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Front Immunol. 2016 Jan 6;6:635. doi: 10.3389/fimmu.2015.00635. eCollection 2015.

The Immune System Is a Natural Target for Estrogen Action: Opposing Effects of Estrogen in Two Prototypical Autoimmune Diseases.

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Department of Biomedical Sciences and Pathobiology, Virginia-Maryland College of Veterinary Medicine, Virginia Tech , Blacksburg, VA , USA.


Analogous to other physiological systems, the immune system also demonstrates remarkable sex differences. Although the reasons for sex differences in immune responses are not precisely understood, it potentially involves differences in sex hormones (estrogens, androgens, and differential sex hormone receptor-mediated events), X-chromosomes, microbiome, epigenetics among others. Overall, females tend to have more responsive and robust immune system compared to their male counterparts. It is therefore not surprising that females respond more aggressively to self-antigens and are more susceptible to autoimmune diseases. Female hormone (estrogen or 17β-estradiol) can potentially act on all cellular subsets of the immune system through estrogen receptor-dependent and -independent mechanisms. This minireview highlights differential expression of estrogen receptors on immune cells, major estrogen-mediated signaling pathways, and their effect on immune cells. Since estrogen has varied effects in female-predominant autoimmune diseases such as multiple sclerosis and systemic lupus erythematosus, we will mechanistically postulate the potential differential role of estrogen in these chronic debilitating diseases.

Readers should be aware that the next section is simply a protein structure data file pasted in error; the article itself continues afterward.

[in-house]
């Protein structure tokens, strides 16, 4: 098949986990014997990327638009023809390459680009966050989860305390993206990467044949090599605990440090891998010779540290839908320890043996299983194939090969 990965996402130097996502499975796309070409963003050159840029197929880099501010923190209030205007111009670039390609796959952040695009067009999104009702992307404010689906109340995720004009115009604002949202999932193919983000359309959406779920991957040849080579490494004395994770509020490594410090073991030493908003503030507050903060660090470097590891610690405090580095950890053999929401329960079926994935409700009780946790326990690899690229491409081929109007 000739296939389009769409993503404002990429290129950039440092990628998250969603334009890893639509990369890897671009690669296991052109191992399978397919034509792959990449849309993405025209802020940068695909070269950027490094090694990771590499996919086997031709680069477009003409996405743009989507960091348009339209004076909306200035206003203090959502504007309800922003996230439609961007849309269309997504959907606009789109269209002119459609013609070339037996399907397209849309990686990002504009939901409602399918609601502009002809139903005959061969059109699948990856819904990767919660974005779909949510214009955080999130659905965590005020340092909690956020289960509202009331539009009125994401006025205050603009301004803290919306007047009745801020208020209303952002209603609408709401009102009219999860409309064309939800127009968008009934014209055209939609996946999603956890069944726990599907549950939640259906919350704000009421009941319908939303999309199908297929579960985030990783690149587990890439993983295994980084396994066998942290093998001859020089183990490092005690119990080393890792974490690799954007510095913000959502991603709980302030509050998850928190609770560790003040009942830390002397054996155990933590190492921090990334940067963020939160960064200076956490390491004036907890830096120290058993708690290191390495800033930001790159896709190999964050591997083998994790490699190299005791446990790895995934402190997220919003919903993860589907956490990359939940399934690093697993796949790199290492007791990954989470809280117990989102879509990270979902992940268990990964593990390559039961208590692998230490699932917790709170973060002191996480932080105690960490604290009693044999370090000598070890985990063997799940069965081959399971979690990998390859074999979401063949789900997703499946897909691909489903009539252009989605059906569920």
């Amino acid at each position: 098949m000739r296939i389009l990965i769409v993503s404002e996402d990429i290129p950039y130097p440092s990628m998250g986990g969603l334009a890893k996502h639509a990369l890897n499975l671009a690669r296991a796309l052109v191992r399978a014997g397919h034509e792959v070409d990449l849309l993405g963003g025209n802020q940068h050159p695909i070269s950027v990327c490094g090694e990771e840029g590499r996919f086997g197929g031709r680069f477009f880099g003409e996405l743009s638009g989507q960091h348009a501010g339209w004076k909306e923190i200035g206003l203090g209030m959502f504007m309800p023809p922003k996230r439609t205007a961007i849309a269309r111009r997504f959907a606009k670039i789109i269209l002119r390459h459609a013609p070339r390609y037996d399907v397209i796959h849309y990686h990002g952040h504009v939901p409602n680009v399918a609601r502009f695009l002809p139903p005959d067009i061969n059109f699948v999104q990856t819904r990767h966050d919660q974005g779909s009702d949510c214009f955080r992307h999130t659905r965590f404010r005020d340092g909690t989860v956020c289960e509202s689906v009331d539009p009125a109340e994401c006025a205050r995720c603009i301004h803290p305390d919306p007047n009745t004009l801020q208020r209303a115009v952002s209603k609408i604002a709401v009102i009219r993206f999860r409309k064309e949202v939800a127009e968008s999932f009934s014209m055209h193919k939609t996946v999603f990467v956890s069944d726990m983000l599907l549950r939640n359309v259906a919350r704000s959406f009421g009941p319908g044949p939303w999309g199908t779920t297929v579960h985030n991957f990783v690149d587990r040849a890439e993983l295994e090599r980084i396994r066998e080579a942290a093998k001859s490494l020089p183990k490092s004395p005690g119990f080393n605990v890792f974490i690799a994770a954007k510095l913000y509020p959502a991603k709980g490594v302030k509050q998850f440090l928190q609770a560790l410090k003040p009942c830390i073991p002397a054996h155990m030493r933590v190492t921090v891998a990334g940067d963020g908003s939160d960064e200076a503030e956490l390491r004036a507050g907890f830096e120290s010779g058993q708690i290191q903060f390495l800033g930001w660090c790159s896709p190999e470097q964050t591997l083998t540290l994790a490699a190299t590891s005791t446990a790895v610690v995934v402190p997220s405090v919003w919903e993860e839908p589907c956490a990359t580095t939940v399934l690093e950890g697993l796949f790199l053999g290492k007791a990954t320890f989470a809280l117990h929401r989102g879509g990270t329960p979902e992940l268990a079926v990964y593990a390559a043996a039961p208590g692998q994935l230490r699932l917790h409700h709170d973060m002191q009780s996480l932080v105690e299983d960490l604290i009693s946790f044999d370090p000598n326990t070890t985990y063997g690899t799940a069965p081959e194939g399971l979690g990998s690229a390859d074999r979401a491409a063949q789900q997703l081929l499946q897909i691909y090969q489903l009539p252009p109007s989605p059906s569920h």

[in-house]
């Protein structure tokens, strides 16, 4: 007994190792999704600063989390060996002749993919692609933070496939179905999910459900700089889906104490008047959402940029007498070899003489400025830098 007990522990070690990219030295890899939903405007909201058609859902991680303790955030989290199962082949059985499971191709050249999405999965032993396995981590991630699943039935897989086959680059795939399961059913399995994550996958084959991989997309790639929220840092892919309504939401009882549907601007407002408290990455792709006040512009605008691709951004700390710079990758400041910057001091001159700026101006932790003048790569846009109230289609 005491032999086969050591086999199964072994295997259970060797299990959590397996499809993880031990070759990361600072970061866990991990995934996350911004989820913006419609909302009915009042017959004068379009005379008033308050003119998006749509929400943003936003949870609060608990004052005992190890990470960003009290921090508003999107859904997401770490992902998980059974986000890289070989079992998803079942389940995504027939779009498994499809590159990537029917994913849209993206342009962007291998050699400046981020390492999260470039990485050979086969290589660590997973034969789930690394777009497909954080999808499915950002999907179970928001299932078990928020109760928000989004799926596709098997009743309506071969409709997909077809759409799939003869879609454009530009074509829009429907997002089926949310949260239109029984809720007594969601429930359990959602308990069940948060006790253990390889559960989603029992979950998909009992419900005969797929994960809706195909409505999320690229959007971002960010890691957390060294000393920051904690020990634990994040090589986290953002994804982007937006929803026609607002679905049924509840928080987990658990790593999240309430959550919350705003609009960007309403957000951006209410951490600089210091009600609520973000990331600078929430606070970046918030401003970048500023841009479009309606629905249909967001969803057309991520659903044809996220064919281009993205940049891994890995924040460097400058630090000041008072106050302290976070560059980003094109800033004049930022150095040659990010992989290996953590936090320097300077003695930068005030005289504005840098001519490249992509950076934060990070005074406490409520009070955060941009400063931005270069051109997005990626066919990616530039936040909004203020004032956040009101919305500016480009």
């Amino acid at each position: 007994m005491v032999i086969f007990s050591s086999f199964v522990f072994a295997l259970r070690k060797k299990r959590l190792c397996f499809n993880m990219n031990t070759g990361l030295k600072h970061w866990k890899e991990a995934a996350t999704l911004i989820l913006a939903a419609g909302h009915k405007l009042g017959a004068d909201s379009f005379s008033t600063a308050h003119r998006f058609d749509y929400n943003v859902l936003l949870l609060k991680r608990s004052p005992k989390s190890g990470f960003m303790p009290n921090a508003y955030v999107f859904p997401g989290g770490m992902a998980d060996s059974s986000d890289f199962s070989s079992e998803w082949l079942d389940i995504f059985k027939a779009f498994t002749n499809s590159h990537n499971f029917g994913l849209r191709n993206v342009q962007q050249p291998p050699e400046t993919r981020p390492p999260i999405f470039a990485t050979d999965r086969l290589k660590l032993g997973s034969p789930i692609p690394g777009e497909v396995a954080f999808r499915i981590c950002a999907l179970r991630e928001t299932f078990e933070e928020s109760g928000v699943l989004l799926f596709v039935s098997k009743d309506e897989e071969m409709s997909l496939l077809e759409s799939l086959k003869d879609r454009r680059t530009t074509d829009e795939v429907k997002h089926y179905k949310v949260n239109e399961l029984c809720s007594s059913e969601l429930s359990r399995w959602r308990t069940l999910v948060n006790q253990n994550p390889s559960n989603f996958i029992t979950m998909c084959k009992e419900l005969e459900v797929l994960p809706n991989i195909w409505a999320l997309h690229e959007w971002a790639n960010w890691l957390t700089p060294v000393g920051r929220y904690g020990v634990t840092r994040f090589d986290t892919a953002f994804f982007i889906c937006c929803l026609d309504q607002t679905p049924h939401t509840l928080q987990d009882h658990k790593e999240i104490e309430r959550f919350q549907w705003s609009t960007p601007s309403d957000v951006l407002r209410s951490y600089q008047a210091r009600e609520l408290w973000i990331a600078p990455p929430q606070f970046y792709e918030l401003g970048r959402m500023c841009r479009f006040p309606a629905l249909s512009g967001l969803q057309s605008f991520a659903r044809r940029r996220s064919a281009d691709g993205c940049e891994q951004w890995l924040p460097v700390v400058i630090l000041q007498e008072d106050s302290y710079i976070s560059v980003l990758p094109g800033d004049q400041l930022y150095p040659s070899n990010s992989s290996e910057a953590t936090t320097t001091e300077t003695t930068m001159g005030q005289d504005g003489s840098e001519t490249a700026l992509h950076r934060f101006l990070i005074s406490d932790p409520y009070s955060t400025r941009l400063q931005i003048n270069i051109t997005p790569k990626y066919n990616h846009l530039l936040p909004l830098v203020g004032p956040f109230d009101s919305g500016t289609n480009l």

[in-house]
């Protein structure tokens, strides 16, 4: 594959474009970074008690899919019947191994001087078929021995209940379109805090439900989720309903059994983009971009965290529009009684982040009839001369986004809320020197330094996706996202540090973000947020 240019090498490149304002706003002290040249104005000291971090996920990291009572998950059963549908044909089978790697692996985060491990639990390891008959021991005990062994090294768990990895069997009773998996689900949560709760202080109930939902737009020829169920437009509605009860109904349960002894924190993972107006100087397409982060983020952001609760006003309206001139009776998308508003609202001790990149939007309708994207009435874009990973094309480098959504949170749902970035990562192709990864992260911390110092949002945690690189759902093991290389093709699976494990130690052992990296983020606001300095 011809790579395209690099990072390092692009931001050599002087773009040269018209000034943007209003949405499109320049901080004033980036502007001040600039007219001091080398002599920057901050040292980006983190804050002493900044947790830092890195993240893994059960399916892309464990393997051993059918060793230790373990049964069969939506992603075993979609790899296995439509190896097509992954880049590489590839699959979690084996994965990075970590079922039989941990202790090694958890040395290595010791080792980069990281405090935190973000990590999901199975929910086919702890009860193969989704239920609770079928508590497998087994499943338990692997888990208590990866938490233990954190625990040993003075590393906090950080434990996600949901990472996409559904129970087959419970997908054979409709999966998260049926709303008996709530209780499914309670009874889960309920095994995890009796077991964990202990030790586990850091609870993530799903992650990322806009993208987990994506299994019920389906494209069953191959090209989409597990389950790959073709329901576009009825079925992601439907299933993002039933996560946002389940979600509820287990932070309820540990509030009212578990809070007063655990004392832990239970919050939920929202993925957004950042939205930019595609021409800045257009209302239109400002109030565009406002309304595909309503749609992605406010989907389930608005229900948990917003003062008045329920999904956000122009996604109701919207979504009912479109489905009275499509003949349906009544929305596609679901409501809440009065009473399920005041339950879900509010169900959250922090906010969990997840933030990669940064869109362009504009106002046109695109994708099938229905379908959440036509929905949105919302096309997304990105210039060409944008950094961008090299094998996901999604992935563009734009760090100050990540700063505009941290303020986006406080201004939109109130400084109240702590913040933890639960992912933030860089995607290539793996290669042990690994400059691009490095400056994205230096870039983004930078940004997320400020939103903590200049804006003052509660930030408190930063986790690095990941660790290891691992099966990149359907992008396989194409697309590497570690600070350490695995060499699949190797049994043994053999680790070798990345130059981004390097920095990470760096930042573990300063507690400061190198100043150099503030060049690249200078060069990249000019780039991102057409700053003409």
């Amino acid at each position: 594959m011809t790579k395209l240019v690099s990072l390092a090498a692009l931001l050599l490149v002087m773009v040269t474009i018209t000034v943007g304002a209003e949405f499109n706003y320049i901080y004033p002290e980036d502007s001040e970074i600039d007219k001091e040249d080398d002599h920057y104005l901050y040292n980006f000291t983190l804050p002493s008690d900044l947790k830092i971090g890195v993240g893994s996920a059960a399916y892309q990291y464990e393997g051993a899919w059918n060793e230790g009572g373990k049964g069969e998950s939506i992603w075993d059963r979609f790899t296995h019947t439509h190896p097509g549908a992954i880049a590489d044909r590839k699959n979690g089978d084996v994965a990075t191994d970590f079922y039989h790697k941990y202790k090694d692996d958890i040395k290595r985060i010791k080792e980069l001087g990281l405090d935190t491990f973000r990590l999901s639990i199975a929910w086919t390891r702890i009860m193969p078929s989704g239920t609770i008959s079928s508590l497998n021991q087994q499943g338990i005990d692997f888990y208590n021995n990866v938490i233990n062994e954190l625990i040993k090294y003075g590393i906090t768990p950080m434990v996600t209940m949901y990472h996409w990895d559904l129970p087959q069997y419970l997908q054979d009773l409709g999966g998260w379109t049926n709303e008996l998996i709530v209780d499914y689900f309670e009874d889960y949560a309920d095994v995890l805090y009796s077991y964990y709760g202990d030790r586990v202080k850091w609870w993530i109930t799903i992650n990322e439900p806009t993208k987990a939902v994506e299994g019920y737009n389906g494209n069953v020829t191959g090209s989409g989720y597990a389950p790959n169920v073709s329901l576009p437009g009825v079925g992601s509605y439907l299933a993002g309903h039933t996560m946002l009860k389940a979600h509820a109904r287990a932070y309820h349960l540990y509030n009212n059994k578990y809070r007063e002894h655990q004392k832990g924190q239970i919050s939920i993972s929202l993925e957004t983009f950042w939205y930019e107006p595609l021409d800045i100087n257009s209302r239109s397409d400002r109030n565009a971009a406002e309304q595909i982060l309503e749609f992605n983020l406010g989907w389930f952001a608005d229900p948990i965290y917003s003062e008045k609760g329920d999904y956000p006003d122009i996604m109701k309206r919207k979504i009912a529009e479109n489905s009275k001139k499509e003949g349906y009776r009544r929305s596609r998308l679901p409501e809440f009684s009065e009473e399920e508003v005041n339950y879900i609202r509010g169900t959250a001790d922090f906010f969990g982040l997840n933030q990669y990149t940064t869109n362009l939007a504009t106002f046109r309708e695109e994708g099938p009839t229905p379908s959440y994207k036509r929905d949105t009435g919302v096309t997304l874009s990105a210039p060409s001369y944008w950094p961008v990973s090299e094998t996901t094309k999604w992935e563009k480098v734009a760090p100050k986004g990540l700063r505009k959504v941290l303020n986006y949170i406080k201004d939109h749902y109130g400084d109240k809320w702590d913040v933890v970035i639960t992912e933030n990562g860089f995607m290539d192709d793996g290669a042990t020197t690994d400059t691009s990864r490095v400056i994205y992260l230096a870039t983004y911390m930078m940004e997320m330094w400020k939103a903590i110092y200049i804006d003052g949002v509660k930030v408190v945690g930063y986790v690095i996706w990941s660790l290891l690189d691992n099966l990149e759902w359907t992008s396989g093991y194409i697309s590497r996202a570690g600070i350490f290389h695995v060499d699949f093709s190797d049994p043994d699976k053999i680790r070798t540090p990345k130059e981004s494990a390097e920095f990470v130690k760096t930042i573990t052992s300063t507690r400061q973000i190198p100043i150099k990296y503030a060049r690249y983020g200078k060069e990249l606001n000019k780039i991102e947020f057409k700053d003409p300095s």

MS; SLE; autoimmune; estrogen; immune cell; signaling

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